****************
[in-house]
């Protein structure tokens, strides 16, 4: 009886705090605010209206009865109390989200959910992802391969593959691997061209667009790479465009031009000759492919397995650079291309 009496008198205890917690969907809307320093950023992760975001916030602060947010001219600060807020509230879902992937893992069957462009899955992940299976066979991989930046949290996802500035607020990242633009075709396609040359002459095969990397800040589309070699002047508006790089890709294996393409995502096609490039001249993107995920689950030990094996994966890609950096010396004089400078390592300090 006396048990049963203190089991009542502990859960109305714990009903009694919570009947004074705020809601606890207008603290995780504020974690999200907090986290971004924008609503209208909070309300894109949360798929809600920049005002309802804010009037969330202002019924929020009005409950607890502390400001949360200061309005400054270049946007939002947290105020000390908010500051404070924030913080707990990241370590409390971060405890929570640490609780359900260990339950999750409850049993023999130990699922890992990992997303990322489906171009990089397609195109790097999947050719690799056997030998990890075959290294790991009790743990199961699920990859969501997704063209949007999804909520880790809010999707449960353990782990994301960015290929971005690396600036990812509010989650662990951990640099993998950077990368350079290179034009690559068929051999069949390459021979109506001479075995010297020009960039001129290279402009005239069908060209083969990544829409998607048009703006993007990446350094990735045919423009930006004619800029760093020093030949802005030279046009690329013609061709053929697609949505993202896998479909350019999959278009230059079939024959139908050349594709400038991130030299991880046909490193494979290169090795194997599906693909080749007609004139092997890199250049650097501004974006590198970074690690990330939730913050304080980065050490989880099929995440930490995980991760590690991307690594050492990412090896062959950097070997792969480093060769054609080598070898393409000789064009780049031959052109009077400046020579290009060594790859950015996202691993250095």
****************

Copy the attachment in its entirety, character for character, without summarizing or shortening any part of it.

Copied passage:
[in-house]
């Protein structure tokens, strides 16, 4: 009886705090605010209206009865109390989200959910992802391969593959691997061209667009790479465009031009000759492919397995650079291309 009496008198205890917690969907809307320093950023992760975001916030602060947010001219600060807020509230879902992937893992069957462009899955992940299976066979991989930046949290996802500035607020990242633009075709396609040359002459095969990397800040589309070699002047508006790089890709294996393409995502096609490039001249993107995920689950030990094996994966890609950096010396004089400078390592300090 006396048990049963203190089991009542502990859960109305714990009903009694919570009947004074705020809601606890207008603290995780504020974690999200907090986290971004924008609503209208909070309300894109949360798929809600920049005002309802804010009037969330202002019924929020009005409950607890502390400001949360200061309005400054270049946007939002947290105020000390908010500051404070924030913080707990990241370590409390971060405890929570640490609780359900260990339950999750409850049993023999130990699922890992990992997303990322489906171009990089397609195109790097999947050719690799056997030998990890075959290294790991009790743990199961699920990859969501997704063209949007999804909520880790809010999707449960353990782990994301960015290929971005690396600036990812509010989650662990951990640099993998950077990368350079290179034009690559068929051999069949390459021979109506001479075995010297020009960039001129290279402009005239069908060209083969990544829409998607048009703006993007990446350094990735045919423009930006004619800029760093020093030949802005030279046009690329013609061709053929697609949505993202896998479909350019999959278009230059079939024959139908050349594709400038991130030299991880046909490193494979290169090795194997599906693909080749007609004139092997890199250049650097501004974006590198970074690690990330939730913050304080980065050490989880099929995440930490995980991760590690991307690594050492990412090896062959950097070997792969480093060769054609080598070898393409000789064009780049031959052109009077400046020579290009060594790859950015996202691993250095």